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Full-Text Articles in Law

Rwu Law Equity Scorecard February 2021, Roger Williams University School Of Law Jan 2021

Rwu Law Equity Scorecard February 2021, Roger Williams University School Of Law

Life of the Law School (1993- )

No abstract provided.


Covid-19 And Lgbt Rights, Suzanne B. Goldberg Jan 2020

Covid-19 And Lgbt Rights, Suzanne B. Goldberg

Faculty Scholarship

Even in the best of times, LGBT individuals have legal vulnerabilities in employment, housing, healthcare and other domains resulting from a combination of persistent bias and uneven protection against discrimination. In this time of COVID-19, these vulnerabilities combine to amplify both the legal and health risks that LGBT people face.

This essay focuses on several risks that are particularly linked to being lesbian, gay, bisexual, or transgender, with the recognition that these vulnerabilities are often intensified by discrimination based on race, ethnicity, age, disability, immigration status and other aspects of identity. Topics include: 1) federal withdrawal of antidiscrimination protections; 2 ...


Law School News: Roger Williams Celebrates Pride 06-17-2019, Michael M. Bowden Jun 2019

Law School News: Roger Williams Celebrates Pride 06-17-2019, Michael M. Bowden

Life of the Law School (1993- )

No abstract provided.


Talking About Black Lives Matter And #Metoo, Mehrsa Baradaran, Linda S. Greene, Lolita Buckner Inniss, Bridget J. Crawford, Noa Ben-Asher, I. Bennett Capers, Osamudia R. James, Keisha Lindsay Jan 2019

Talking About Black Lives Matter And #Metoo, Mehrsa Baradaran, Linda S. Greene, Lolita Buckner Inniss, Bridget J. Crawford, Noa Ben-Asher, I. Bennett Capers, Osamudia R. James, Keisha Lindsay

Faculty Scholarship

This essay explores the apparent differences and similarities between the Black Lives Matter and the #MeToo movements. In April 2019, the Wisconsin Journal of Gender, Law and Society hosted a symposium entitled “Race-Ing Justice, En-Gendering Power: Black Lives Matter and the Role of Intersectional Legal Analysis in the Twenty-First Century.” That program facilitated examination of the historical antecedents, cultural contexts, methods, and goals of these linked equality movements. Conversations continued among the symposium participants long after the end of the official program. In this essay, the symposium’s speakers memorialize their robust conversations and also dive more deeply into the ...


Foucault’S Keystone: Confessions Of The Flesh – How The Fourth And Final Volume Of The History Of Sexuality Completes Foucault’S Critique Of Modern Western Societies, Bernard E. Harcourt Jan 2019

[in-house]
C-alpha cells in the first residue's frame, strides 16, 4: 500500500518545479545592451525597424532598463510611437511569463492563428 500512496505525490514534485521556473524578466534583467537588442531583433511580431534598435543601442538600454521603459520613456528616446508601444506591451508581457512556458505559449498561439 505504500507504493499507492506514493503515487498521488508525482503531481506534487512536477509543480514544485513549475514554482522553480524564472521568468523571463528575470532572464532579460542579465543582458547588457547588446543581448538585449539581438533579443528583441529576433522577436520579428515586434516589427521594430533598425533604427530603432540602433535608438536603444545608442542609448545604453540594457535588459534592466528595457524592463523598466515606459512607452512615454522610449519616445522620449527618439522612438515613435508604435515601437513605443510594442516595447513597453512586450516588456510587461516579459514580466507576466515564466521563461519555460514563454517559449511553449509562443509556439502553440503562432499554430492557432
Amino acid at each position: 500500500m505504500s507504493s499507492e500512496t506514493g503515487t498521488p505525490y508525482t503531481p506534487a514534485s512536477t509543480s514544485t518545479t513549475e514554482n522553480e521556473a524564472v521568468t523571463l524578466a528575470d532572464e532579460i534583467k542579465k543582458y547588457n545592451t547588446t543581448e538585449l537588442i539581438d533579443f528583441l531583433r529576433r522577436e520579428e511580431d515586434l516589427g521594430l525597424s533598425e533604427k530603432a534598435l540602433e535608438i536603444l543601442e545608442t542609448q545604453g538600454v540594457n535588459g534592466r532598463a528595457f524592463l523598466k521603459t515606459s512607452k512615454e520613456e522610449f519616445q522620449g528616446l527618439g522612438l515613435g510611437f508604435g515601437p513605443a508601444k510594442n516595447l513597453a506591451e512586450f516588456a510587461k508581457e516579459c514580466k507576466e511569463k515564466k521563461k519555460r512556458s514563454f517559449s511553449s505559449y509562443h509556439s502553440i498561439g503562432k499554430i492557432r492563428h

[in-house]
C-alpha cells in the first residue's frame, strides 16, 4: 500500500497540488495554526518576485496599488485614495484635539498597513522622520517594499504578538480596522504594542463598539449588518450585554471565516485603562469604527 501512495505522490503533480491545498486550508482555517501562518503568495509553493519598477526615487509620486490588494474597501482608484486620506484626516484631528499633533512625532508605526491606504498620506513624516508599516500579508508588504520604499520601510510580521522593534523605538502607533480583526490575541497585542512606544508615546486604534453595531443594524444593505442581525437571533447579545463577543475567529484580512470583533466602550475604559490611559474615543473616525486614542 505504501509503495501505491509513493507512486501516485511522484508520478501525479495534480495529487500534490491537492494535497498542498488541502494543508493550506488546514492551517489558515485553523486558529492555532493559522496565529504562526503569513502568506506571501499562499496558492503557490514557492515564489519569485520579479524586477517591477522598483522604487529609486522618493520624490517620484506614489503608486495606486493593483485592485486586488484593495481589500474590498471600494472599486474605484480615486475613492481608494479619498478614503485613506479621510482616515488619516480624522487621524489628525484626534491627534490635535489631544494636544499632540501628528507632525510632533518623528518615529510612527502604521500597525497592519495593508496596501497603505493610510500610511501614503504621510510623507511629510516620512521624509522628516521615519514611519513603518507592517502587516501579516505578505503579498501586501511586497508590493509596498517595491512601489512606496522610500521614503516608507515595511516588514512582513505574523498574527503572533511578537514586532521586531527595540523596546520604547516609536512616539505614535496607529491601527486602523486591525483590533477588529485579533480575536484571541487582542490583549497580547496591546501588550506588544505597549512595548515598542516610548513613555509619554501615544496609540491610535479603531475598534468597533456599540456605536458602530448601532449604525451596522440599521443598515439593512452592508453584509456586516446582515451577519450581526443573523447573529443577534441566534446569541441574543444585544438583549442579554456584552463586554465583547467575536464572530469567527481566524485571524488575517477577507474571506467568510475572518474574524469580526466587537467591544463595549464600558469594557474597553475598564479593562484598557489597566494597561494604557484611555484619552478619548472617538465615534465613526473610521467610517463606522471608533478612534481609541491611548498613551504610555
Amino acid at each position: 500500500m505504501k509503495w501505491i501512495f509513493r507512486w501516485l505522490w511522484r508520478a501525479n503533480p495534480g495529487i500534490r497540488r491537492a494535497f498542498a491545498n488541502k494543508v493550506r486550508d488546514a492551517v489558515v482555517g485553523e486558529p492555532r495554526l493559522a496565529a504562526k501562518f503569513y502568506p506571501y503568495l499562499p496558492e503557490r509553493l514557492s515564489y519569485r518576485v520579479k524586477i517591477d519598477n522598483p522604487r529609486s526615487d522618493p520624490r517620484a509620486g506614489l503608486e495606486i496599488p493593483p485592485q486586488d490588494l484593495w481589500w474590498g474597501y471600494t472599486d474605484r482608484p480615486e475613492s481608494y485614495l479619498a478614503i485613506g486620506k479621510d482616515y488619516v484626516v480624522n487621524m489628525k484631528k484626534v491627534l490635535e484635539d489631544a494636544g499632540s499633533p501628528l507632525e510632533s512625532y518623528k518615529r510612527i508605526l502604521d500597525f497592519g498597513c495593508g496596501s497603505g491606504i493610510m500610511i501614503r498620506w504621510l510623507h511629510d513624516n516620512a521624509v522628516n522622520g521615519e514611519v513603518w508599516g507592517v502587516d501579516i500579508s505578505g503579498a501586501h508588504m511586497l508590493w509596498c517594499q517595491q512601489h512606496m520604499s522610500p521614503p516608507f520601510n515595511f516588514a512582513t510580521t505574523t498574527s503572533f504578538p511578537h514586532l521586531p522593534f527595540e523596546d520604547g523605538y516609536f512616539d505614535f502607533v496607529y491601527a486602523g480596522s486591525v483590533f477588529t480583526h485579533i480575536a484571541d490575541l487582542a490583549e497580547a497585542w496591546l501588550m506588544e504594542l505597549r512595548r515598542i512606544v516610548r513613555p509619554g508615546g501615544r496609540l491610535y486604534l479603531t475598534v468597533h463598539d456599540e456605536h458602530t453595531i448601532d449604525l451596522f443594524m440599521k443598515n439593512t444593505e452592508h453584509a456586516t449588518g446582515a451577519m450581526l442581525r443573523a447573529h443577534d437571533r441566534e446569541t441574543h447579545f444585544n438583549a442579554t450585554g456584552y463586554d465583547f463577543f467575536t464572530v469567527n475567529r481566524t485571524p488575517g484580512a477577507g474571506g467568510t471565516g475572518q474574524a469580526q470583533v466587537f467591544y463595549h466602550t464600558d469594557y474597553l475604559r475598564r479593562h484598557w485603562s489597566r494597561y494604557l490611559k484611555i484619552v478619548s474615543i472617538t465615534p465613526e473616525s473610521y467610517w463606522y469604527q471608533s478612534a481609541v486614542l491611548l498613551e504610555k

Foucault’S Keystone: Confessions Of The Flesh – How The Fourth And Final Volume Of The History Of Sexuality Completes Foucault’S Critique Of Modern Western Societies, Bernard E. Harcourt

Faculty Scholarship

In the final pages of the now-final volume of The History of Sexuality, Volume 4: Les aveux de la chair (“Confessions of the Flesh”), Foucault’s intellectual project comes full circle and achieves its long-awaited completion. In those final pages, dedicated to Augustine’s treatment of marital sexual relations, Foucault reveals the heretofore missing link that now binds his ancient history of sexual relations to his critique of contemporary forms of neoliberal goverance: Foucault discovers in Augustine’s writings the moment of the birth of the modern legal subject and of the juridification of social relations. Like the final piece ...


Very Long Engagements: The Persistent Authority Of Bridewealth In A Post-Apartheid South African Community, Michael W. Yarbrough Jan 2018

Very Long Engagements: The Persistent Authority Of Bridewealth In A Post-Apartheid South African Community, Michael W. Yarbrough

Publications and Research

This article examines the persistent authority of the customary practice for forming recognized marriages in many South African communities, centered on bridewealth and called “lobola.” Marriage rates have sharply fallen in South Africa, and many South Africans blame this on the difficulty of completing lobola amid intense economic strife. Using in-depth qualitative research from a village in KwaZulu-Natal, where lobola demands are the country’s highest and marriage rates its lowest, I argue that lobola’s authority survives because lay actors, and especially women, have innovated new repertoires of lobola behavior that allow them to pursue emerging needs and desires ...


What Is The Relationship Between Gender And Employment Status For Individuals With Idd? Findings From The National Core Indicators Adult Consumer Survey (Bringing Employment First To Scale, Issue No. 9), Kelly Nye-Lengerman, Caro Narby, Sandra Pettingell, Thinkwork! At The Institute For Community Inclusion At Umass Boston Jan 2017

What Is The Relationship Between Gender And Employment Status For Individuals With Idd? Findings From The National Core Indicators Adult Consumer Survey (Bringing Employment First To Scale, Issue No. 9), Kelly Nye-Lengerman, Caro Narby, Sandra Pettingell, Thinkwork! At The Institute For Community Inclusion At Umass Boston

All Institute for Community Inclusion Publications

Gender-based discrimination is a persistent problem in the workforce. Like their peers without disabilities, women with intellectual and developmental disabilities (IDD) often have less opportunity to achieve employment outcomes as compared to their male counterparts.